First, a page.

Friday, April 19, 2013

Still Clinging to that First Cup of Coffee....

For the past five years, I have engaged in the daily (well - almost daily as I have missed a day or three along the way) exercise of using this space to exorcise and to exercise my demons.  Five years in, we have worked up one hell of a sweat - my demons and me.   Whether all of that perspiration has amounted to anything more than odorous armpits and collar stains I know not.  I tend to doubt it.   I am, after all, intimately familiar with the source from which it emanates.    

As a much-younger man I lived in dread of fulfilling my self-created prophecy of being my father's son.  I say that not because there was anything wrong with Dad....other than the flaws that exist in each and every one of us.  I had the luxury as his son of seeing them in him even when he could not - or would not - see them in himself.  He died at a time in my life when we were very much waging war on one another.  I was fourteen.  I had reached the age where it appeared for reasons I never quite fathomed as if Dad no longer viewed his sons (and there are three of us) as proteges or companions but rather as potential threats and adversaries.  In what turned out to be the final six months of his life, he and I said a number of things to one another, which things never were rescinded or taken back.

For any number of reasons, Kevin Costner's Field of Dreams has long been one of my favorite films.  Among those reasons is the scene in Ray's VW bus as he and Terence Mann are driving back to Iowa with a young ballplayer named Archie Graham in tow.  Ray tells Mann that as a young man he said something deliberately hurtful to his father shortly before leaving home for college and that his father had died before he could take it back.  While I reasonably anticipate that had he lived at some point Dad and I would have reached the nadir in our relationship and thereafter climbed our way back to respectability,  his death prevented any such bounce from occurring.  At this point in my life, almost thirty-two years after his death I know not whether that was an expectation or merely a hope.  The line between the former and the latter can become quite blurred.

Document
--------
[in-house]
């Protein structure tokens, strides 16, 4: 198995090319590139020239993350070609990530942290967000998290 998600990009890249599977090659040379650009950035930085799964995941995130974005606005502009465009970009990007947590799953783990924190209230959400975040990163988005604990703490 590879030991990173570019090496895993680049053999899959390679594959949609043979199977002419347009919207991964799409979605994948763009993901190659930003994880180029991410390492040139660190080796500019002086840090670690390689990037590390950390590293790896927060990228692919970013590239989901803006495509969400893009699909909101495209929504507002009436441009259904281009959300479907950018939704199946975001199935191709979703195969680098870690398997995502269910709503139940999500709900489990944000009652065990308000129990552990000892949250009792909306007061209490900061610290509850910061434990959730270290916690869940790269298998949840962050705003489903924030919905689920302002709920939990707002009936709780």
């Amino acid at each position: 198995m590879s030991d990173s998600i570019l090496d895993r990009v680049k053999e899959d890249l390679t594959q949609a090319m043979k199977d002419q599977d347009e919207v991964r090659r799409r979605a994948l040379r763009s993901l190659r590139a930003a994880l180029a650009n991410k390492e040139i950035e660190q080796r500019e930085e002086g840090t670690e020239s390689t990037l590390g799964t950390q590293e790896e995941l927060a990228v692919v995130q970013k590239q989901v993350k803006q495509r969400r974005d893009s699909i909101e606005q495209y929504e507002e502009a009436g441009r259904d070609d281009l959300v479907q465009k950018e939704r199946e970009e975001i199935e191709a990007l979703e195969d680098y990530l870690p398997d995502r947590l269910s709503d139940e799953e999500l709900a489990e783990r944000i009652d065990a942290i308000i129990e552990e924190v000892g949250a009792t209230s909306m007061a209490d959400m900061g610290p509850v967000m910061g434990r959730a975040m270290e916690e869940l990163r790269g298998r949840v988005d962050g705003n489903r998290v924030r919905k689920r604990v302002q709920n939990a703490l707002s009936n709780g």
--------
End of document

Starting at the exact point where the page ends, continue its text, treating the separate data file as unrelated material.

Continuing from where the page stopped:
Once upon a lifetime ago I sought solace from the voices that were fighting for air time in my head in the soothing elixir of alcohol.   Do not misunderstand - consumption of alcohol is a habit I have never been able to shake entirely.  These days however I possess an "OFF" switch, which switch appears to have been installed at or about the time Margaret and I got married.   It took me a considerable number of years - and a considerable amount of money - before I learned that the voices I thought I was successfully drowning night in and night out had merely learned how to hold their breath for a long, long time.  Their return was as certain as the next day's arrival.  

Even after I learned how to greatly curtail the amount of alcohol I consumed, the chorus of angry voices still sang out in my head.  I spent a lot of time being angry - about any number of things - including more than a few that were worth neither the time nor the effort nor the anger.  I had things on my mind and on my chest and needed a place to expel them.  Luckily for me and for my family, I have worked at least thirty miles from home for most of my professional life.  I came to appreciate the effectiveness of a lengthy commute as a coping mechanism. Whether the strangers sharing space with me on the State of Concrete Gardens' highways and byways embraced it with similar vigor I know not.  I tend to think they did not.   

I write for much the same reason that I run. It is equal parts cathartic and therapeutic.  It quiets the voices.  It quells the anger.  It provides a release point for the frustrations brought about by day-to-day life.  It is perhaps the single-most selfish act in which I engage.  And I do it on a daily basis.   Over the course of these past five years I have received feedback to some of what I have written.  Surprisingly, most of it has been complimentary.  Less so, a small percentage of it has been something far, far away from complimentary altogether.   I have angered a number of people due to one or more things I have written.   

It was not - and has never been - my intention to inspire or to infuriate you.  This is a piece written not for two but for one.  Only for one.  Always for one.  This little piece of virtual real estate belongs to me still simply because I need it.  It fulfills a very important purpose in my life.  For as long as it does so, it shall be here....

....and so shall I.   Long after everyone else has gone home.  And long after my cup of coffee has gone cold. 


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